Āsana is an interface between the body
and the systemic energy processes.
Prāṇāyāma is an interface between the
systemic energy processes and the psyche.
Dhyāna is an interface between the psyche and
the awareness that pervades our sense of being.

Two primary roles in the adaptation of Āsana……

“Two primary roles in the adaptation of Āsana
to the needs and potential of the student are
Facilitating a decrease of tension within the body
whilst
Facilitating an increase of attention within the breath.”
– Commentary on Yoga Sūtra Chapter Two verse 47

At times getting to the practice mat……

At times getting to the practice mat
is more about exercising Mind over Matter.
In other words getting there because of the Mind.
At other times getting to the practice mat
is more about exercising Matter over Mind.
In other words getting there in spite of the Mind.

When less Āsana time than you would like……

When less Āsana time than you would like,
better to reduce the number of Āsana,
or the number of repetitions,
or the length of the stays,
rather than, reducing the length of the breath.
Or….. even considering lengthening the breath,
thus even fewer Āsana, all with a longer breath than usual.
Here the Bhāvana could be to observe the effect
of a more spacious than usual Āsana breathing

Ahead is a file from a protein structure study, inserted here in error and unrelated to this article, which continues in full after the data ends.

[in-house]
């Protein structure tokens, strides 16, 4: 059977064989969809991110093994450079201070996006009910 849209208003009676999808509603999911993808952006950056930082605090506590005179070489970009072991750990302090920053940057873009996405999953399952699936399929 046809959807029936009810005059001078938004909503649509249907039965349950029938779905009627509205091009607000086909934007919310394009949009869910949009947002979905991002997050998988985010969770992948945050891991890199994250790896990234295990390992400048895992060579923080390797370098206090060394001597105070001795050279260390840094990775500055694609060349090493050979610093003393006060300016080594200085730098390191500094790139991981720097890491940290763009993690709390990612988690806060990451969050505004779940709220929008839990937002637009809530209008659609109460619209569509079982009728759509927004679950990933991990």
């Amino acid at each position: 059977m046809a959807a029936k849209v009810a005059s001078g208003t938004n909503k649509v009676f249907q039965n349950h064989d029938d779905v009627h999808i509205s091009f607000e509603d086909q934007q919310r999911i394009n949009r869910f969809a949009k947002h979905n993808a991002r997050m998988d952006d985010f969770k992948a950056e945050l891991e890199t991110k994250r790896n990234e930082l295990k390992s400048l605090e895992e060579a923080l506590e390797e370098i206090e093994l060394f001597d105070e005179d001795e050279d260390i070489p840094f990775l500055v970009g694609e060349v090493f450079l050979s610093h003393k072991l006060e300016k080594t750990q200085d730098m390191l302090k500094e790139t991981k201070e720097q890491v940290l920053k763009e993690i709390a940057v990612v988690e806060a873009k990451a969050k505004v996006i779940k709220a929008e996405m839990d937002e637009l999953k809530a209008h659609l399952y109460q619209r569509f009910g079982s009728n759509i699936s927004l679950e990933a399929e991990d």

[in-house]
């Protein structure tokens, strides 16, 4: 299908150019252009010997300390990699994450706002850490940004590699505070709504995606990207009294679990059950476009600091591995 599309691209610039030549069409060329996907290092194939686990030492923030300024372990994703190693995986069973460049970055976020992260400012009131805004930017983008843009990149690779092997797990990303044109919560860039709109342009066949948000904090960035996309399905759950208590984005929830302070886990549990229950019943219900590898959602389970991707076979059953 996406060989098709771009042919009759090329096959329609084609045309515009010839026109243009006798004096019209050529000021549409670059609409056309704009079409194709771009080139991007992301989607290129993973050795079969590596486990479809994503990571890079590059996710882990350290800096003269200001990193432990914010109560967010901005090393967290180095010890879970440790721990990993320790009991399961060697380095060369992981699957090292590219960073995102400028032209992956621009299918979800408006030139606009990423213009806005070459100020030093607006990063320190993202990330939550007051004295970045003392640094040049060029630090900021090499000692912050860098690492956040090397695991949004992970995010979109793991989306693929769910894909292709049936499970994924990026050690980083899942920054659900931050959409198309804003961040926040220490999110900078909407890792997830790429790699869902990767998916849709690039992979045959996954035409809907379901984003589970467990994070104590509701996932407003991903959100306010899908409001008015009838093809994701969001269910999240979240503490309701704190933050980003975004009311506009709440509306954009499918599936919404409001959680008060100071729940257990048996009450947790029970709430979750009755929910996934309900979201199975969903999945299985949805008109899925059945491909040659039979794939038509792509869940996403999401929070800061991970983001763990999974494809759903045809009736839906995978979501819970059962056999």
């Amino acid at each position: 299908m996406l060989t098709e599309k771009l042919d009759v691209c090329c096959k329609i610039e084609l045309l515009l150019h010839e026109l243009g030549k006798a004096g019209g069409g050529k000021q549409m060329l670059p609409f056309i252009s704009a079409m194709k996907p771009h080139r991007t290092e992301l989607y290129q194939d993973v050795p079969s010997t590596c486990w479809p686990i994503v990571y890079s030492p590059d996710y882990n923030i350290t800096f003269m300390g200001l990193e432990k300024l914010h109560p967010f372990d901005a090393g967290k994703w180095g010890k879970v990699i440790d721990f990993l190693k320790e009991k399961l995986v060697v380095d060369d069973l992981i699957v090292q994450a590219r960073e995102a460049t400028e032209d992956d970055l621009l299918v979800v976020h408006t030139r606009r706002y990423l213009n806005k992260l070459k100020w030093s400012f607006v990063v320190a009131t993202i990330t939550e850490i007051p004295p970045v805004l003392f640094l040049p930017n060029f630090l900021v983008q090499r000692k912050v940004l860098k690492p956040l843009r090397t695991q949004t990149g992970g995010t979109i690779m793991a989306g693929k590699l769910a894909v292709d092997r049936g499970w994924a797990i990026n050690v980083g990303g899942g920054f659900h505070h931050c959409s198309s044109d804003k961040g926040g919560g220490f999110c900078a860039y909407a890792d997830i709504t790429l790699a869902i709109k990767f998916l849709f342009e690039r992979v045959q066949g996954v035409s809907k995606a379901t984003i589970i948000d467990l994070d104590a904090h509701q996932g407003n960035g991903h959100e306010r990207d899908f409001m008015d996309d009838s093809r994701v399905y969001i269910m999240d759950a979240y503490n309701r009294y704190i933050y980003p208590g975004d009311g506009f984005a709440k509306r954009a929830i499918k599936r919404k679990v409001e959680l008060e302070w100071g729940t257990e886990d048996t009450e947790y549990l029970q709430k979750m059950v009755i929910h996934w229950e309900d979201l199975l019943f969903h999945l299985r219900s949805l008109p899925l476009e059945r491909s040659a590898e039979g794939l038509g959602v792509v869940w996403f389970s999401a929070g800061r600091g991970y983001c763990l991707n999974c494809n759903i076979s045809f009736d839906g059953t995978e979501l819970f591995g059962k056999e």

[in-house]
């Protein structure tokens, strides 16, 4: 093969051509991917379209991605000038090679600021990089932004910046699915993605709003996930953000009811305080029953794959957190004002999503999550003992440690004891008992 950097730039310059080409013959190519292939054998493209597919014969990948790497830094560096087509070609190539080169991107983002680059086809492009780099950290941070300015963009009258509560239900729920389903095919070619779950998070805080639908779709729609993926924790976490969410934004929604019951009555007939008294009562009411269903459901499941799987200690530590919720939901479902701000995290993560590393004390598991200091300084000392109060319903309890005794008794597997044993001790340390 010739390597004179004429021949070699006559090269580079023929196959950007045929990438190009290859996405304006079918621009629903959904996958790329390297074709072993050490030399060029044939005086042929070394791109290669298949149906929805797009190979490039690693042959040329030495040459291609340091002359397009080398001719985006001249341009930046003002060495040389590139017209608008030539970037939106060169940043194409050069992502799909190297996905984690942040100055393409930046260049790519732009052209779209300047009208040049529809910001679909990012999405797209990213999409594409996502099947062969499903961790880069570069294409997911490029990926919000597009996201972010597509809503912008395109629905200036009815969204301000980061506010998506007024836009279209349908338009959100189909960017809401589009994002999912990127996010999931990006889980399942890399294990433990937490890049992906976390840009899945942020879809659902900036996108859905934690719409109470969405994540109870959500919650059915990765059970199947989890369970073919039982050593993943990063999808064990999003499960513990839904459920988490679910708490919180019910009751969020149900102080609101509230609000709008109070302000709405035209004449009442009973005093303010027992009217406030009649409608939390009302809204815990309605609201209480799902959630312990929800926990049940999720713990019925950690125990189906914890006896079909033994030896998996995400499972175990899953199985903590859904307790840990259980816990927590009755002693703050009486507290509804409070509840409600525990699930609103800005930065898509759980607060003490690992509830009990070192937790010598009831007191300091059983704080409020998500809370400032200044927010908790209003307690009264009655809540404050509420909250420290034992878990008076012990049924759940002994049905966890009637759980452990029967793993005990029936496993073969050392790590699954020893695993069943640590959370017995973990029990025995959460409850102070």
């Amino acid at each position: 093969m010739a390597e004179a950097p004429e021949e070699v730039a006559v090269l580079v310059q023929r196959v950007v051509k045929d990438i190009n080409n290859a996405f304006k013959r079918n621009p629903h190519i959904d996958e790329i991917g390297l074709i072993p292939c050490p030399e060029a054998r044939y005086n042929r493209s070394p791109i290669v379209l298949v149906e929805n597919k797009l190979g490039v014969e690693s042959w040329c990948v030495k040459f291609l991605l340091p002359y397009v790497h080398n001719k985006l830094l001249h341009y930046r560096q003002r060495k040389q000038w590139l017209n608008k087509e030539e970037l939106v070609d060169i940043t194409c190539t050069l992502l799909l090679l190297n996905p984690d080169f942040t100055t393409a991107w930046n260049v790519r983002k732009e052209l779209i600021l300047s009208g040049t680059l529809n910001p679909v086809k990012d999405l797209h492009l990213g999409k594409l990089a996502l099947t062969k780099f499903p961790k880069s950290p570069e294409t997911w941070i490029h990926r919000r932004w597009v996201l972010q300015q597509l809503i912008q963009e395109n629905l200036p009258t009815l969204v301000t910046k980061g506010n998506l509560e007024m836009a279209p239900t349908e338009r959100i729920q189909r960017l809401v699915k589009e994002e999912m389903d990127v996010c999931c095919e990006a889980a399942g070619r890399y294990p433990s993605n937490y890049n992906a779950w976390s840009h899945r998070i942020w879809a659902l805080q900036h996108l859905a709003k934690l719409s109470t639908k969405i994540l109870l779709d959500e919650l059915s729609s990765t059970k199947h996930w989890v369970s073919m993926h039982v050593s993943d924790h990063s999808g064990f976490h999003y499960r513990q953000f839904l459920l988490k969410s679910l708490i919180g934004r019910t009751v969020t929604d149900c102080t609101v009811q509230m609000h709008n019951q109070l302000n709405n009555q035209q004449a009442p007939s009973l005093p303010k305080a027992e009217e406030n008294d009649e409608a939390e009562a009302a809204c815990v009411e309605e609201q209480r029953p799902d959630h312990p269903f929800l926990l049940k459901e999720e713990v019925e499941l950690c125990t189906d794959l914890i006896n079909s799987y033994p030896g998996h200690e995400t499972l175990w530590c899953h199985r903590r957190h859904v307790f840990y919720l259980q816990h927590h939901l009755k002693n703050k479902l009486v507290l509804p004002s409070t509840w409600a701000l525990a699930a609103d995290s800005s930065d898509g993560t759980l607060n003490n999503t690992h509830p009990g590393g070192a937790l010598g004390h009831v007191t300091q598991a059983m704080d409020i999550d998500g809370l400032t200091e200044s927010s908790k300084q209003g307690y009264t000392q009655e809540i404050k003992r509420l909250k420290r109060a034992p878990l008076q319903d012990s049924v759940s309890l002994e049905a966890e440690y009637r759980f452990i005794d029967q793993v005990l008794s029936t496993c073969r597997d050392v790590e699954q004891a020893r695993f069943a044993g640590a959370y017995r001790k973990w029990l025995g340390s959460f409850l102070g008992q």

on a more cramped than usual daily mindset.

It appears that one can often talk about the effects of Yoga Āsana on the spine in Yoga yet……

It appears that one can often talk about the effects of Yoga Āsana on the spine in Yoga, yet the reality is more based on the effects of Yoga Āsana on the external aspects of the structural form. It has also been an observation over some four decades of teaching Yoga that the two can get confused in terms of assessing developmental progress within the practice of Yoga Āsana.

Furthermore it appears that it is possible to work the body into ‘advanced’ Yoga Āsana yet observe that the spine is not deeply influenced, for example with the hips and shoulders or lax joint ligaments facilitating the impression of the form. Hence the application of Yoga from this perspective is to start with the spine as the primary priority with the limbs the secondary priority.

Thus the principles of modification of Yoga Āsana are from the perspective of allowing adjustments to the limbs in order to facilitate a deeper more profound impact on the spine.

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Yoga is not so much about what we bring to the practice mat……

In the novice phase of our relationship with personal practice,
Yoga is not so much about what we bring to the practice mat,
it’s more about what we take away from the practice mat.

A sign of a maturing in our relationship with personal practice,
is that we accept more responsibility for what we bring to the practice mat
being a determining factor in what we take away from the practice mat.

Our Yoga practice needs to evolve….

Our Yoga practice needs to evolve,
amongst other longer term unfoldings,
towards a live-in personalised relationship,